The More Things Change…

The More Things Change…

Do you remember the first day of your career? That first day? Perhaps you can even remember the interview that got you the job. How about when you walked in the door, was there excitement and anxiety that first time? Then things changed a bit. Do remember what you thought about the work and your coworkers after you had been on the job for a few months? The question that came up a lot “Why do we do things that way?”

Now I would ask you to transfer yourself into the minds of the first day employee today. Are they any different than we were? Are they any less anxious or excited? And what do they think of how things are done after a couple of months?

But we aren’t happy with this new generation. “The millennials.”

They don’t want to work as hard as we did. Remember the truth of our memories. You have no idea how good I was back then. Rose colored glasses.

Can you imagine accepting, deeply accepting, that this new generation is better than we were? Not really. However, they are so much better than we were in almost every aspect of knowledge today.

They are lazy. They are not patient and they don’t do what they are told very well. They want to get paid too well for what they do. They want a fast track to the top. Don’t forget that the world has changed.

Then there is the talk by Simon Sinek, that I have referenced in previous blogs, that highlights that the millennials have been innocent victims of a series of unfortunate things.

They get participation ribbons and trophies, winning at anything has been debased. It isn’t as important as trying. Working hard to succeed is frowned upon in some quarters.

They have been told that they can accomplish anything. They can do anything. They are so good at everything. Then they get a job and find out that those comments were lies, or at the least exaggerations.

Now my generation, the baby boomers, is closing in on retirement. Most of my generation has already retired. Now we are dependent on the millennials in our retirement. They pay into social security so that we can take out of social security.


I believe that my generation has become brittle. We are change resistant. We have become obstacles to fresh thinking. The kind of thinking that the millennials bring to us and our workplace. Paul Daugherty, the Chief Technology and Innovation Officer, at Accenture says:
“Learn, Teach, and Live. Learn every day: challenge yourself to learn more – a new area, a new fact, a new technique – every day, and continuously curate your list of learning sources. Teach others; share your knowledge with colleagues, teams, others – teaching is the path to leading. Live means that you should focus on balance, values, and purpose. That’s the only way you can be your ‘best self’ daily and over the course of a career (and smile and have fun along the way).”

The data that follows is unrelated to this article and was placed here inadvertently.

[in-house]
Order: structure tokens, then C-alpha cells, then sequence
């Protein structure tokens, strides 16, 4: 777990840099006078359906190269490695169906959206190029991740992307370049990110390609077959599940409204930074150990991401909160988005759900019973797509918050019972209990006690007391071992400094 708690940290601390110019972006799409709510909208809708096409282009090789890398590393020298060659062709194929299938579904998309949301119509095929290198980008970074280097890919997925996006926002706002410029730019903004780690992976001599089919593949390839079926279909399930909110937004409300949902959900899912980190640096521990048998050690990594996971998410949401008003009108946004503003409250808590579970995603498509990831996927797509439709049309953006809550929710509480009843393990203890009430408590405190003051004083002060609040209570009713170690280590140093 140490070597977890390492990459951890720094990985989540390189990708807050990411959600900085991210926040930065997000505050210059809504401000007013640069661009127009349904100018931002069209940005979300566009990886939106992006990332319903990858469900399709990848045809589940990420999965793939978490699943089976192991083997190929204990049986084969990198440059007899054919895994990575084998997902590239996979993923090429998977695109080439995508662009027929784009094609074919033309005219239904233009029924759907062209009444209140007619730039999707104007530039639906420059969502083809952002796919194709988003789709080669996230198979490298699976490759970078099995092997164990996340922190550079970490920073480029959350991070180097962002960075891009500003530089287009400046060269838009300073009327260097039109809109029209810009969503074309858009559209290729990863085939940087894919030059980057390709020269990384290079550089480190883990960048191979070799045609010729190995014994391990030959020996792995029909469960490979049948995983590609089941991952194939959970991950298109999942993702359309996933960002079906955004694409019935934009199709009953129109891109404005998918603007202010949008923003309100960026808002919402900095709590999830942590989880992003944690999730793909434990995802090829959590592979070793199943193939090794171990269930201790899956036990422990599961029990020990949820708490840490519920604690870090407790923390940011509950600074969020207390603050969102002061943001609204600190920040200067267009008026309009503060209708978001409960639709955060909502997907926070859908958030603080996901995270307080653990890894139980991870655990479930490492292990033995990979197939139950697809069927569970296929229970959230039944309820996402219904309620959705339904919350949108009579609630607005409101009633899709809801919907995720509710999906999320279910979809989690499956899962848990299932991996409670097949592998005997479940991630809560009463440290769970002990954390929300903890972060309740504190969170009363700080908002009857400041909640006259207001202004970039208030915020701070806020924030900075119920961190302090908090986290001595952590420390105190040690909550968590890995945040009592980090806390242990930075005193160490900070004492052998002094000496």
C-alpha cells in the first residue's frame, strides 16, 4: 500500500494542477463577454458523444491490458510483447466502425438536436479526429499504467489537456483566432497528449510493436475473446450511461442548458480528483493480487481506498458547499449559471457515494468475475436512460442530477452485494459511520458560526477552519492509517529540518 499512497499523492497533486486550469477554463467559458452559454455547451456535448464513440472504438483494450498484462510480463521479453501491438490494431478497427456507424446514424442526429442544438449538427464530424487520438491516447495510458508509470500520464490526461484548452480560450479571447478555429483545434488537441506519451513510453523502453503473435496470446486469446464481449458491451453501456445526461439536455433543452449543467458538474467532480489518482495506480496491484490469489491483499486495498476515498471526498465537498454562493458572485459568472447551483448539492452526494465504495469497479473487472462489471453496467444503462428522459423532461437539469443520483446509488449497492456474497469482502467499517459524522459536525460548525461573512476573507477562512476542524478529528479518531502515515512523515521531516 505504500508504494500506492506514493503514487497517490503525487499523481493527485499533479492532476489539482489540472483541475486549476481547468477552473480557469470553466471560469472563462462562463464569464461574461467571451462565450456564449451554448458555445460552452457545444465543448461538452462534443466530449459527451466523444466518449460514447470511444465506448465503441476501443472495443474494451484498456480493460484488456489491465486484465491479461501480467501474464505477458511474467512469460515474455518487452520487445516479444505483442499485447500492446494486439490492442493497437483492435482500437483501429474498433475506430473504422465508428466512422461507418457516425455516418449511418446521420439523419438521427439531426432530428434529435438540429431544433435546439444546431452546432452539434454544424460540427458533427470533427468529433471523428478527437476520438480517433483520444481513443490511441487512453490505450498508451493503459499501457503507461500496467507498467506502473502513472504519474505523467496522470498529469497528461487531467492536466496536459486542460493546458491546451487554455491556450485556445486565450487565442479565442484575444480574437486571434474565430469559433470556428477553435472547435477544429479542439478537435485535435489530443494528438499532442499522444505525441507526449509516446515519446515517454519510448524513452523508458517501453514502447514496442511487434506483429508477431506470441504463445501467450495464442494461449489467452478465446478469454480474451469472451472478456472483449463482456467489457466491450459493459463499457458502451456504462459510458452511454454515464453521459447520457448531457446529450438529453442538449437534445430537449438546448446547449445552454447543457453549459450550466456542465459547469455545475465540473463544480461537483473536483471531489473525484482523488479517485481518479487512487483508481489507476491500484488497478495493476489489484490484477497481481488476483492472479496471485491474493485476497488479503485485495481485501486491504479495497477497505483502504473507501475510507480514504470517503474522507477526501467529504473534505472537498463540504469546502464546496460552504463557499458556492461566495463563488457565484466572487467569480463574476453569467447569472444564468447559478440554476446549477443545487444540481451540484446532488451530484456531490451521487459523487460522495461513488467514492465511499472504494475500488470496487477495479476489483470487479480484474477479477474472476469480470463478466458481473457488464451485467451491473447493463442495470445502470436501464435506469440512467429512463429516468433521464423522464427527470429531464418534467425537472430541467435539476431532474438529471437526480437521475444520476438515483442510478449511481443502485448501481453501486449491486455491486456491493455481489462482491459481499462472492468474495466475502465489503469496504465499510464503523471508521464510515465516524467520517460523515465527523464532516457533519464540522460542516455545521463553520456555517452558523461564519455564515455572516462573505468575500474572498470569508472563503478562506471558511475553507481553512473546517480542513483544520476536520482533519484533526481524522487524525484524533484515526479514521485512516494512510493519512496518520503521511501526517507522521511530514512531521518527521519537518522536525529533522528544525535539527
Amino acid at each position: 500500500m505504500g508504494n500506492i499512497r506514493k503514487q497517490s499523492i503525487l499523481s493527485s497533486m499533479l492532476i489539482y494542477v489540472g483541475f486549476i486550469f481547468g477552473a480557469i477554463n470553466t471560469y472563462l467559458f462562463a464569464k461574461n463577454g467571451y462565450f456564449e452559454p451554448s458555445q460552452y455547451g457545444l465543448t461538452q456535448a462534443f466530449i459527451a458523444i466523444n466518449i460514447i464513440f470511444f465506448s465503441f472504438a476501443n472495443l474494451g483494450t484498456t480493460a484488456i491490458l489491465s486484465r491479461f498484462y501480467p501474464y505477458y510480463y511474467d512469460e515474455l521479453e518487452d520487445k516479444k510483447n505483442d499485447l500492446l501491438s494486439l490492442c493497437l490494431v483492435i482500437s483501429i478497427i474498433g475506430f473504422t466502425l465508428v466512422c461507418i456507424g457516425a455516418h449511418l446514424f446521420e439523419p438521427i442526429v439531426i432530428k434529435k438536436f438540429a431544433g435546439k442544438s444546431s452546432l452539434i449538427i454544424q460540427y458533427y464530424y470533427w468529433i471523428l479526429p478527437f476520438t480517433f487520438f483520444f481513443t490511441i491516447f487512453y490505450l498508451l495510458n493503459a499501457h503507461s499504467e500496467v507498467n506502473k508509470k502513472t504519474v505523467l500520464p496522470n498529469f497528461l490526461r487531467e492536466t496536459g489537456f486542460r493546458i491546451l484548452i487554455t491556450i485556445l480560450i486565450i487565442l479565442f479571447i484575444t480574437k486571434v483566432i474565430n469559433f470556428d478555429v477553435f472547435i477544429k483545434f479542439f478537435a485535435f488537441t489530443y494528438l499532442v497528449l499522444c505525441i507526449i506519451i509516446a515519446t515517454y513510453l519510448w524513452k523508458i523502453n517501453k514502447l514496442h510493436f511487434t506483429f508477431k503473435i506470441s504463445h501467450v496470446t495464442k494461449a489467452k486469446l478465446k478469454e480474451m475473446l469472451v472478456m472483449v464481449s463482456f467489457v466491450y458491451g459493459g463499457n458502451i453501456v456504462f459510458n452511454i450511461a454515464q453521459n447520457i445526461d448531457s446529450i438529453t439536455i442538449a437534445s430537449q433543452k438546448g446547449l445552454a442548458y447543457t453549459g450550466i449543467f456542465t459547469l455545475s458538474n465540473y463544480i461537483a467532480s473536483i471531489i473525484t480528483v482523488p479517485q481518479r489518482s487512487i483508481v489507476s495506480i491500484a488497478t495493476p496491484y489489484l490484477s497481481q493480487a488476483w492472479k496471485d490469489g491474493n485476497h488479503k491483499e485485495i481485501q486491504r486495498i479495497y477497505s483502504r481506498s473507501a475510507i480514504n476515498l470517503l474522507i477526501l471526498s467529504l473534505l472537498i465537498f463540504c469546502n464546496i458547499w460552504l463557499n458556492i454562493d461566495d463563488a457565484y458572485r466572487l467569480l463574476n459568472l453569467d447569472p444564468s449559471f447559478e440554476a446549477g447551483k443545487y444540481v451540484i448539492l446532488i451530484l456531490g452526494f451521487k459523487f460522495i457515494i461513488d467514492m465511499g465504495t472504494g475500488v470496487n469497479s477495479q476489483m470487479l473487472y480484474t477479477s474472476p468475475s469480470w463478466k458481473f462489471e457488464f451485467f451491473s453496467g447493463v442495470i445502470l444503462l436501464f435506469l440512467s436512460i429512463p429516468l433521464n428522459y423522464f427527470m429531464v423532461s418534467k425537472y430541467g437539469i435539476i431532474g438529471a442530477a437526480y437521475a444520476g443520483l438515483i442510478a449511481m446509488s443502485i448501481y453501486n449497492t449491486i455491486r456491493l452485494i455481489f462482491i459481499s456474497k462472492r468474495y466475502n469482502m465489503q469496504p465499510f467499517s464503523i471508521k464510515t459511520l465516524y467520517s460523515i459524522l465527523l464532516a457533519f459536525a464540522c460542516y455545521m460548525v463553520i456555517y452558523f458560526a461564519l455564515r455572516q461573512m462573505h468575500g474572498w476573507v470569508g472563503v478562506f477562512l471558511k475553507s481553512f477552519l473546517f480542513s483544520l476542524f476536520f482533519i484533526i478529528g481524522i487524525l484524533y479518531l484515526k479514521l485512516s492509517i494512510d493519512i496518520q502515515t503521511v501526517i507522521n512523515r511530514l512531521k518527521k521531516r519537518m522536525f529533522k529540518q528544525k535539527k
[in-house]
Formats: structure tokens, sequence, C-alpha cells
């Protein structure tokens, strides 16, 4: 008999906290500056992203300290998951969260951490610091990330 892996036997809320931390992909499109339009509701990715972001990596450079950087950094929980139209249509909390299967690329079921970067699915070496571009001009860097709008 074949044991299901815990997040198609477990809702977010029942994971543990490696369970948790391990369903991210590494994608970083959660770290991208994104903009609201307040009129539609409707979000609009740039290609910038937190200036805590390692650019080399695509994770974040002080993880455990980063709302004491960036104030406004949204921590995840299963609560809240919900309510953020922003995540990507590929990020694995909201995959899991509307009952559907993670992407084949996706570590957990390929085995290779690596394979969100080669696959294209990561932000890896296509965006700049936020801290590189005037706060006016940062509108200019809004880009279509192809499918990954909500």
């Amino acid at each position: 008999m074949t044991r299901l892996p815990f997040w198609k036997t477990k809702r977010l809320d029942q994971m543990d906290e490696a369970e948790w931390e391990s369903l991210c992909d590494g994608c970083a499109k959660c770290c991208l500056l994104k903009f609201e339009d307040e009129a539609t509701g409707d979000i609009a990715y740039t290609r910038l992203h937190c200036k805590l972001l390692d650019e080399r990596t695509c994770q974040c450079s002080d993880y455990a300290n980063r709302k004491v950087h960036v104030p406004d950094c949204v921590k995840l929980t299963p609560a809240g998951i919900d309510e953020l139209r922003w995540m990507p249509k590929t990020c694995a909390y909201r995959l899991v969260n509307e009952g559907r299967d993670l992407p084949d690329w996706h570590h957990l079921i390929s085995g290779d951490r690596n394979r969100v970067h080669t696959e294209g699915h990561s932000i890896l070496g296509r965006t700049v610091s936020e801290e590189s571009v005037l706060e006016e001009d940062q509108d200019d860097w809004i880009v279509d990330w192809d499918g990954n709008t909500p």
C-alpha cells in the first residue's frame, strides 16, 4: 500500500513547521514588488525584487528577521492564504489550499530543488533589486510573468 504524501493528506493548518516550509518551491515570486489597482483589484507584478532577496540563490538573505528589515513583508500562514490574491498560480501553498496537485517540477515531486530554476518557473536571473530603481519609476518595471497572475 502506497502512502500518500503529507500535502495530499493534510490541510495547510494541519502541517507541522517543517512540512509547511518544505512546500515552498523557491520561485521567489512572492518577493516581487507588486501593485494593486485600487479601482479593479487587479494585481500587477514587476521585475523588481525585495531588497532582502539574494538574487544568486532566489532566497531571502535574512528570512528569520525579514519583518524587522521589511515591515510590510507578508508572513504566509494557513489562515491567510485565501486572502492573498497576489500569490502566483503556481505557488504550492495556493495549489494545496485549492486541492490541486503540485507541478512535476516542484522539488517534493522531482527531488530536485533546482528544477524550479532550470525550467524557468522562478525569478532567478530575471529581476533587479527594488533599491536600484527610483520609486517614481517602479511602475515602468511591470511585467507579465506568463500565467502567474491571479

Yet today many companies are promoting what has become named “the hustle” society. It is no longer “rise and shine” it is now “rise and grind.” This is not a good thing is it? We are always on duty today. Cell phones, texts and emails happen 24 hours a day 7 days a week. Apparently, these transitions and this work hustle has been a feature of society ever since the Industrial Revolution and the “mercantilism” of the 16th century.

So how would you respond to this? How should these fresh employees respond to this? They are going to be working for the next fifty years. Think about that. That is a long time. How are they going to stay relevant on the job? How long will their education serve them until it needs to be refreshed and made current? The rates of change over the past fifty years are been eclipsed by the rate of change going on today. Can you imagine the changes coming over the next fifty years?

The workplace seems to be the same as many other aspects of our society today. It is segmented, some would say fractured. It has become more tribal in nature. There are more “Us and Them” moments. How did this happen? For some time now we have heard about “Silo’s” in the workplace. Departmental differences and jealousies. How did this happen?

Well I suspect that WE are to blame. WE let this happen and we are the only ones who can fix it. Unless we step up to make changes in how we operate and think – it will only get worse.
YOU need to embrace all coworkers irrespective of what “tribe” they come from. When they walk in the front door and every day that they continue to walk through that door, they are part of US. We are all on the SAME TEAM we are all in the SAME TRIBE.

Don’t you believe it is much easier to accomplish things if we all work together? We have common goals and objectives, as a team. Working together it much easier than trying to do it all ourselves.

The TIME is NOW.